I realized earlier today that it's been ten years since Splinter Cell: Chaos Theory shipped.
Obviously, a lot has changed in that time, but I'm not going to wax nostalgic about that. I thought instead I would regale you a never before made public tale of what that game meant to me.
Chaos Theory was a hell of a project. I began as the Lead Level Designer and the Scriptwriter, which meant from the start I was doing two serious, full time jobs. I had to get the level design team queued up to deliver 12 maps that were of much higher and much more uniform quality than those in the original game, and I had to make sure we had a story and script that worked all the way through. I also had to get a commitment from that entire team that - come hell or high water - we would not cut a single level. This was doubling down on both the team, and on quality - it meant everyone on the level design side was bought in, but it also meant I could work with confidence on a script that would not later be hobbled by having to move or cut levels.
At the same time, there was a lot of stuff to fix in terms of the global vision of the game. The original Splinter Cell had been a big hit, but it was not without its serious faults. Punishing 'Game Over' gating and brutal trial-and-error gameplay that we should have fixed in the original needed some challenging and innovative solutions if Splinter Cell was to be moved forward.
Development was hard. Sometime around Alpha, mandate came down from Ubi that all internal projects needed to have a Creative Director. Mathieu Ferland - the Producer - asked me to do the job. I said no. I was not convinced that it was not just a bullshit management position and I was worried that I already had two jobs. But after a few discussions with friends and family and the team, a week or so later I changed my mind and became Creative Director, Lead Level Designer and Writer for the game. If you watch the credits, you'll see that three of the first five names in the credits are me. The other two were Mathieu Ferland, and the Art Director, The Chinh Ngo. Anyway, these responsibilities came with a heavy price, though. I spent most of the 24 months of Chaos Theory's development working 80 hours a week.
About six months after I became Creative Director, when the game was around Beta, my good friend Dave (who had been an AI programmer on the original Splinter Cell, and who is currently one of the founders of Tiger Style) came to Montreal to visit. He stayed with us, and he slept in our spare room for a week or ten days. That week I took 'time off' - by which I mean I left work at 6pm or so every night so we could have dinner and hang out. It was fun - I've been told. I don't really remember.
I went to GDC in March of 2005, while the game was in the distribution process, and I gave a talk about the narrative structure of the game. Of course, I also got to hang out with Dave under far less stressful circumstances. Over dinner one night, we got to talking about the time he'd last been in Montreal. During that discussion, I kept correcting him about what we'd done the last time he was in Montreal, but we kept disagreeing about the details and the timing. Over the course of the meal, we realized that I actually had no memory of his trip to Montreal six months previously, and that I was recalling a previous visit he'd made about a year or so before that. Dave had spent a week living in my house. I had curtailed my work week down from 70-80 hours to a normal 40 in order to spend time with him. We had eaten great meals, gone to great bars, seen movies, played games, and talked about our careers and the industry and our pasts and our futures, and all of it was simply fucking gone. I could not remember any of it.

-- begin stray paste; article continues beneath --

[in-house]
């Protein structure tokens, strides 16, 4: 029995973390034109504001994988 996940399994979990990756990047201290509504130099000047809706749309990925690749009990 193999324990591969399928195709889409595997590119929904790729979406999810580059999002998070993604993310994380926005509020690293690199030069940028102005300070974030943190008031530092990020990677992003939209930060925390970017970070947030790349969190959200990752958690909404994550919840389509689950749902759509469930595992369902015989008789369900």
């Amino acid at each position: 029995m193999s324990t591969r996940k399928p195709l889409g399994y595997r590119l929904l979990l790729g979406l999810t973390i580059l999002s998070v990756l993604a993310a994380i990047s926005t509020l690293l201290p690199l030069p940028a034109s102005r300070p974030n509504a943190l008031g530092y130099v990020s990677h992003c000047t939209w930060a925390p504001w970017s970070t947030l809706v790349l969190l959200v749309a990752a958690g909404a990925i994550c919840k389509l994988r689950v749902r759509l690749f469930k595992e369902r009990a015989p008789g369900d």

To be clear - I do not mean I didn't remember what we did or what we talked about. I mean that I literally had no memory of the events. To me it was like it never happened. It was like he never visited. There was just an empty space in my brain that had been overwritten by the stress and anxiety of Splinter Cell. Splinter Cell: Chaos Theory gave me brain damage.
Once we realized that the incongruities in our conversation were the result of a legitimate failing of my memory, Dave helped me trying to find a handle. We talked about it over dinner, and then on and off over time. I spoke with my wife about it (she, of course, had full recollection), and eventually, I was able to pin a few minor pieces of my memories to the cork board of my brain and piece together a kind of past.
Over time, I was able to slowly reconstruct some significant part of that lost week. I remember a few meals and a few conversations in a few bars. I remember my friend being in my house. I remember us drinking coffee together and smoking cigarettes.
Writing it all down, now, I have to confess I have mixed feelings about it. I am really, truly proud of what we accomplished with Splinter Cell: Chaos Theory. It stands the test of time as one of the best games ever made. At the same time, the personal cost for making it was real and serious. It's not about forgotten beers in some bar on St Laurent. It's about brain damage and the loss of life. To this day, I am still not sure what the right equation is there. I'm still not sure if it was worth it. I'm still not sure if I would do it again if I had the chance.
Anyway, here's something you've never seen before: